SHP collects soil health and soil nutrient samples on working farms within the SHP network and works with various partners and service providers, including agronomists, soil samplers, and soil laboratories. This process is creating an in-depth data set to support farmers’ decisions and to understand changes in soil health over time.

SHP’s soil sampling process

Overview of the Process

In early spring, SHP assembles and mails soil sampling kits to the soil sampler, which may be an SHP field manager, an agronomist, or a soil sampling company. Each kit contains the materials and information necessary to pull the soil samples: a map of the field and sample points, barcode labels that correspond to the samples to be pulled, bags to hold the soil, and shipping materials to send the samples to the soil laboratories. Samples are shipped directly to the lab, where they are tested and the data is returned to SHP to analyze before sharing with the farmer.

Preparing the Sample Kit

  • Soil sample kits contain the materials necessary for pulling the samples out in the field, labeling them properly, and shipping them to the appropriate lab. Samplers supply their own soil probe and buckets.
  • Each kit is customized for each field in the SHP program. Barcode labels are printed and sampling bags are counted out each year to meet the needs of each site. This helps guarantee a high level of data quality across the SHP network.
  • All kits and samples are tracked throughout the process to ensure timely results.

Soil Sampling in the Field

  • Soil samples are typically collected in the spring, after the ground is workable but before planting. Sampling occurs at the same time each year to minimize the effects of weather and seasonal movements of mobile nutrients.  
  • Using the map and shapefile of predetermined sample points, the soil sampler uses a GPS to navigate to sample points.
  • For soil nutrient sampling, the sampler uses a soil probe to take 15 soil cores in a 30-foot diameter circle around a sample point to a 6-inch depth.  For each soil core, the sampler separates the core at the 2-inch mark to collect soil that represents the 0- to 2-inch depth and the 2- to 6-inch depth. SHP strip trials are sampled for soil nutrients on a 1-acre grid pattern across the field, and SHP side-by-side trials have 1-3 samples for each management system.
  • For soil health samples, the sampler also pulls soil cores on a 30 ft. diameter circle around the soil sample point to six inches. In an SHP strip trial, the sampler combines the soil from all soil sample points within a strip to create a composite soil health sample over two or more soil sample points. SHP side-by-side trials have 1-3 samples for each management system.
  • For every sample, the soil sampler bags soil and adheres a barcode that tells SHP and the lab where the sample was pulled and what type of analysis it will be getting.
  • Samples are sealed in respective bags, boxed up, and sent to the lab.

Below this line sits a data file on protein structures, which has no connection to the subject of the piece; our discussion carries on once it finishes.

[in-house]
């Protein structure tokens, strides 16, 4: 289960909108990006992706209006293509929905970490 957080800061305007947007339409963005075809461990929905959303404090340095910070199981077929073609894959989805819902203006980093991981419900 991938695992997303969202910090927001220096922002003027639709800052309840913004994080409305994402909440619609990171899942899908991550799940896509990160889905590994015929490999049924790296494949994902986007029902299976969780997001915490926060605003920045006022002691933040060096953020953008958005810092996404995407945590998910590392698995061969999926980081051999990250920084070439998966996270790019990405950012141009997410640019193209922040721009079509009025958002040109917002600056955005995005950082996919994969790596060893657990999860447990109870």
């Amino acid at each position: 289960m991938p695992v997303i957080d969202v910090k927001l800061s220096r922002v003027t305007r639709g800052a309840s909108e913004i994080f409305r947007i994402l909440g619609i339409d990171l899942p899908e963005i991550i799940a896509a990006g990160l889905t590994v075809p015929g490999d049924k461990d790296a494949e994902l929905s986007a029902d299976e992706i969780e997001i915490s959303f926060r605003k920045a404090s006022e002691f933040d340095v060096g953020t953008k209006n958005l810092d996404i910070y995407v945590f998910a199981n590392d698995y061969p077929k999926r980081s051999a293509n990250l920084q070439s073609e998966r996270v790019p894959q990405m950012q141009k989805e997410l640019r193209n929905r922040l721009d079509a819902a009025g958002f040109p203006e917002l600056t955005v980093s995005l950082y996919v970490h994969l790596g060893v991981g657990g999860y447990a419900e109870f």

Laboratory Analysis

  • Soil nutrient samples are analyzed for macro- and micronutrients, including phosphorus, potassium, sulfur, zinc, iron, manganese, copper, calcium, magnesium, sodium, boron, and aluminum, along with soil organic matter, pH and buffer pH.
  • Soil health samples are analyzed for soil carbon, respiration, active carbon, aggregate stability, available water capacity, and ACE soil protein.

Soil sample results are returned to the farmer after analysis and incorporated into the SHP dataset. The farmer may use the sampling results to make management decisions or track progress over time.  However, sampling for soil health indicators is still a relatively new process, and indicators may change slowly with management changes or be affected by sampling and field conditions in a particular year. SHP encourages farmers to look at longer-term trends in sampling as we contribute to a broader effort to understand soil health.

SHP collects soil health and soil nutrient samples on working farms within the SHP network and works with various partners and service providers, including agronomists, soil samplers, and soil laboratories.

Soil sampling at-a-glance

The agronomist or soil sampler will:

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Navigate to the field's sampling points with GPS.

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Separate each core at the 2-inch mark to create two samples for 0-2 inches and 2-6 inches.

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Bag each sample and adhere a barcode that marks the location and type of analysis.

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Take 15 soil cores in a 30-foot diameter circle around a sample point to a 6-inch depth (using a soil probe).

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Follow the soil sampling instructions for that particular field trial type.

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Seal samples in respective bags, box up, and send to the lab.

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Find Out More

Learn more about soil sampling and the soil health indicators SHP is evaluating.